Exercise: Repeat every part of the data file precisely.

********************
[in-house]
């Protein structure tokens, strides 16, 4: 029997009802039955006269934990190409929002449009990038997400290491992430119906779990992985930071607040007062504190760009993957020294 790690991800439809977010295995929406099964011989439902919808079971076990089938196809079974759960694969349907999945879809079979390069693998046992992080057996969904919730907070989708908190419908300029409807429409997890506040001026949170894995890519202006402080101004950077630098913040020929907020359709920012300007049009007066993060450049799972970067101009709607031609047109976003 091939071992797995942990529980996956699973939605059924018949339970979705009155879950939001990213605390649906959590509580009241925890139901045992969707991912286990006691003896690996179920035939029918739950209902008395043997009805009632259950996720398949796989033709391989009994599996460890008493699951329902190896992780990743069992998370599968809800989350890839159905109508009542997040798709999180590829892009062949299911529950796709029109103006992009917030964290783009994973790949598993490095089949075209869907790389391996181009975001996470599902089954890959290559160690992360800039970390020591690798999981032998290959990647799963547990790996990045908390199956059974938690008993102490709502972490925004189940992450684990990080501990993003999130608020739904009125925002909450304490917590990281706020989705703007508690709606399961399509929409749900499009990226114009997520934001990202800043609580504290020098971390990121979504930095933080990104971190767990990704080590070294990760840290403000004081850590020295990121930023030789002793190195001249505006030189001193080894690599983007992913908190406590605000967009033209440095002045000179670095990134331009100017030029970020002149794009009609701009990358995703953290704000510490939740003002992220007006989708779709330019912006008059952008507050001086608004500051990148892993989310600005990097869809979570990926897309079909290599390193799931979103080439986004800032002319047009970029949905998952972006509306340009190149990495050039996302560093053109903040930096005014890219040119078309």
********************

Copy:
[in-house]
């Protein structure tokens, strides 16, 4: 029997009802039955006269934990190409929002449009990038997400290491992430119906779990992985930071607040007062504190760009993957020294 790690991800439809977010295995929406099964011989439902919808079971076990089938196809079974759960694969349907999945879809079979390069693998046992992080057996969904919730907070989708908190419908300029409807429409997890506040001026949170894995890519202006402080101004950077630098913040020929907020359709920012300007049009007066993060450049799972970067101009709607031609047109976003 091939071992797995942990529980996956699973939605059924018949339970979705009155879950939001990213605390649906959590509580009241925890139901045992969707991912286990006691003896690996179920035939029918739950209902008395043997009805009632259950996720398949796989033709391989009994599996460890008493699951329902190896992780990743069992998370599968809800989350890839159905109508009542997040798709999180590829892009062949299911529950796709029109103006992009917030964290783009994973790949598993490095089949075209869907790389391996181009975001996470599902089954890959290559160690992360800039970390020591690798999981032998290959990647799963547990790996990045908390199956059974938690008993102490709502972490925004189940992450684990990080501990993003999130608020739904009125925002909450304490917590990281706020989705703007508690709606399961399509929409749900499009990226114009997520934001990202800043609580504290020098971390990121979504930095933080990104971190767990990704080590070294990760840290403000004081850590020295990121930023030789002793190195001249505006030189001193080894690599983007992913908190406590605000967009033209440095002045000179670095990134331009100017030029970020002149794009009609701009990358995703953290704000510490939740003002992220007006989708779709330019912006008059952008507050001086608004500051990148892993989310600005990097869809979570990926897309079909290599390193799931979103080439986004800032002319047009970029949905998952972006509306340009190149990495050039996302560093053109903040930096005014890219040119078309």